TENEE DAVENPORT, Program Coordinator
BOARD ON BEHAVIORAL, COGNITIVE, AND SENSORY SCIENCES
SUSAN T. FISKE (Chair) (NAS), Department of Psychology and Woodrow Wilson School of Public and International Affairs, Princeton University
LAURA L. CARSTENSEN, Department of Psychology, Stanford University
JENNIFER S. COLE, Department of Linguistics, University of Illinois at Urbana-Champaign
JUDY R. DUBNO, Department of Otolaryngology-Head and Neck Surgery, Medical University of South Carolina
ROBERT L. GOLDSTONE, Department of Psychological and Brain Sciences, Indiana University
DANIEL R. ILGEN, Department of Psychology, Michigan State University
NINA G. JABLONSKI, Department of Anthropology, Pennsylvania State University
JAMES S. JACKSON (IOM), Institute for Social Research, University of Michigan
NANCY G. KANWISHER (NAS), Department of Brain and Cognitive Sciences, Massachusetts Institute of Technology
JANICE KIECOLT-GLASER (IOM), Department of Psychology, Ohio State University College of Medicine
WILLIAM C. MAURER, School of Social Sciences, University of California, Irvine
JOHN MONAHAN (IOM), School of Law, University of Virginia
STEVEN E. PETERSEN, Department of Neurology and Neurological Surgery, School of Medicine Washington University Medical School
DANA M. SMALL, Department of Psychiatry, Yale University School of Medicine
TIMOTHY J. STRAUMAN, Department of Psychology and Neuroscience, Duke University
ALLAN R. WAGNER (NAS), Department of Psychology, Yale University
JEREMY M. WOLFE, Brigham and Women’s Hospital, Departments of Ophthalmology and Radiology, Harvard Medical School
BARBARA A. WANCHISEN, Director
TENEE DAVENPORT, Program Coordinator
The committee and staff thank the many individuals and organizations who assisted us in our work and without whom this study could not have been completed. First, we acknowledge the generous support of the National Science Foundation and Elsevier.
Many individuals at the National Research Council (NRC) assisted the committee. Special thanks are due to Barbara A. Wanchisen, director, Board on Behavioral, Cognitive, and Sensory Sciences, whose leadership was invaluable throughout the study process. Additionally, we are grateful to associate program officer Tina Winters, whose many contributions included facilitating information-gathering workshops and drafting sections of the final report. We thank Patricia Morison, who provided assistance in developing a clear and concise report summary, and Kirsten Sampson-Snyder, who shepherded the report through the NRC review process. We are grateful to Mickelle Rodriguez, who arranged logistics for three committee meetings, and Tenee Davenport, who assisted with final preparation of the report.
This report has been reviewed in draft form by individuals chosen for their diverse perspectives and technical expertise, in accordance with procedures approved by the NRC’s Report Review Committee. The purpose of this independent review is to provide candid and critical comments that will assist the institution in making its published report as sound as possible and to ensure that the report meets institutional standards for objectivity, evidence, and responsiveness to the study charge. The review comments and draft manuscript remain confidential to protect the integrity of the deliberative process. We thank the following individuals for their review of this report: Barry C. Barish, Department of Physics, California Institute of Technology; Edward J. Hackett, School of Human Evolution and Social Change, Arizona State University; Christine Hendren, Center for the Environmental Implications of NanoTechnology, Duke University; Nina G. Jablonski, Department of Anthropology, Pennsylvania State University; Barbara V. Jacak, Nuclear Science Division, Lawrence Berkeley National Laboratory;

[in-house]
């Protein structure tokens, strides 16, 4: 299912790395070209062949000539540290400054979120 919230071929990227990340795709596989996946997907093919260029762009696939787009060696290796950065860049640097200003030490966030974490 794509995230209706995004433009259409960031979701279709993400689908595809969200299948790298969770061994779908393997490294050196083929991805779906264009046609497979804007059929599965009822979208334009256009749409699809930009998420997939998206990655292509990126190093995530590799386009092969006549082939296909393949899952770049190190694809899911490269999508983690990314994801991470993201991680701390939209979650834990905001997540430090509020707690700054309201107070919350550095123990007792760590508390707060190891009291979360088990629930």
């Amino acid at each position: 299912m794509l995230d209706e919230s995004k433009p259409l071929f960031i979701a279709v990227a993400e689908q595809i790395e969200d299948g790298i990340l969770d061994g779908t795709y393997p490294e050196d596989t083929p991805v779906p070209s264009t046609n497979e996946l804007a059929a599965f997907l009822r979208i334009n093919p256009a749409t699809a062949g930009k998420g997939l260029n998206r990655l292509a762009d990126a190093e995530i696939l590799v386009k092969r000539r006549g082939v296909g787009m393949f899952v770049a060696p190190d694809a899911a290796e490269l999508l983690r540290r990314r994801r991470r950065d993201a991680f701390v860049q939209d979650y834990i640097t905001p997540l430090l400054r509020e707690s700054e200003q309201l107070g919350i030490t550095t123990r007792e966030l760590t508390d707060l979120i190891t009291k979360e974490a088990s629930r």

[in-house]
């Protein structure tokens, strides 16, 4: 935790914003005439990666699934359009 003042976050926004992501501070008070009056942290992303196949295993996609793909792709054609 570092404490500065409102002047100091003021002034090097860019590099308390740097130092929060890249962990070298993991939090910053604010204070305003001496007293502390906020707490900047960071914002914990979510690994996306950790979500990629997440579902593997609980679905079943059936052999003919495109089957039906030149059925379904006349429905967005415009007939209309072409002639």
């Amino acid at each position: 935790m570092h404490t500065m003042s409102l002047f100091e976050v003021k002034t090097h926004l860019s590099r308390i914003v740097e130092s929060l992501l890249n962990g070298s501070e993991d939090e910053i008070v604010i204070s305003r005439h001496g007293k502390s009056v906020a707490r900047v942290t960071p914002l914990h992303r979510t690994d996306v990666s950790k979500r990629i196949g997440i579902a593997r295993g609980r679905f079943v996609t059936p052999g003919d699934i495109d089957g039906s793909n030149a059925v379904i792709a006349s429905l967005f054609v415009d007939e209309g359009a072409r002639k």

Robert P. Kirshner, Department of Astronomy, Harvard-Smithsonian Center for Astrophysics; Julie T. Klein, Department of English, Wayne State University; Marshall Scott Poole, Institute for Computing in the Humanities, Arts, and Social Sciences, Department of Communication, University of Illinois Urbana-Champaign; Maritza R. Salazar, Organizational Behavior, Claremont Graduate University; Wesley M. Shrum, Department of Sociology, Louisiana State University, and Agricultural and Mechanical College; Kathryn C. Zoon, Division of Intramural Research, National Institute of Allergy and Infectious Diseases.
Although the reviewers listed above provided many constructive comments and suggestions, they were not asked to endorse the content of the report, nor did they see the final draft of the report before its release. Huda Akil, The Molecular and Behavioral Neuroscience Institute, University of Michigan, and Barbara Torrey, visiting scholar and guest researcher, Division of Behavioral and Social Research, National Institute on Aging, oversaw the review of this report. Appointed by the NRC, they were responsible for making certain that an independent examination of this report was carried out in accordance with institutional procedures and that all review comments were carefully considered. Responsibility for the final content of this report rests entirely with the authors and the institution.
Finally, we thank our colleagues on the committee for their enthusiasm, hard work, and collaborative spirit in thinking through the conceptual issues and challenges associated with addressing the charge to the study committee and in writing this report.
Nancy J. Cooke, Chair
Margaret L. Hilton, Study Director
Committee on the Science of Team Science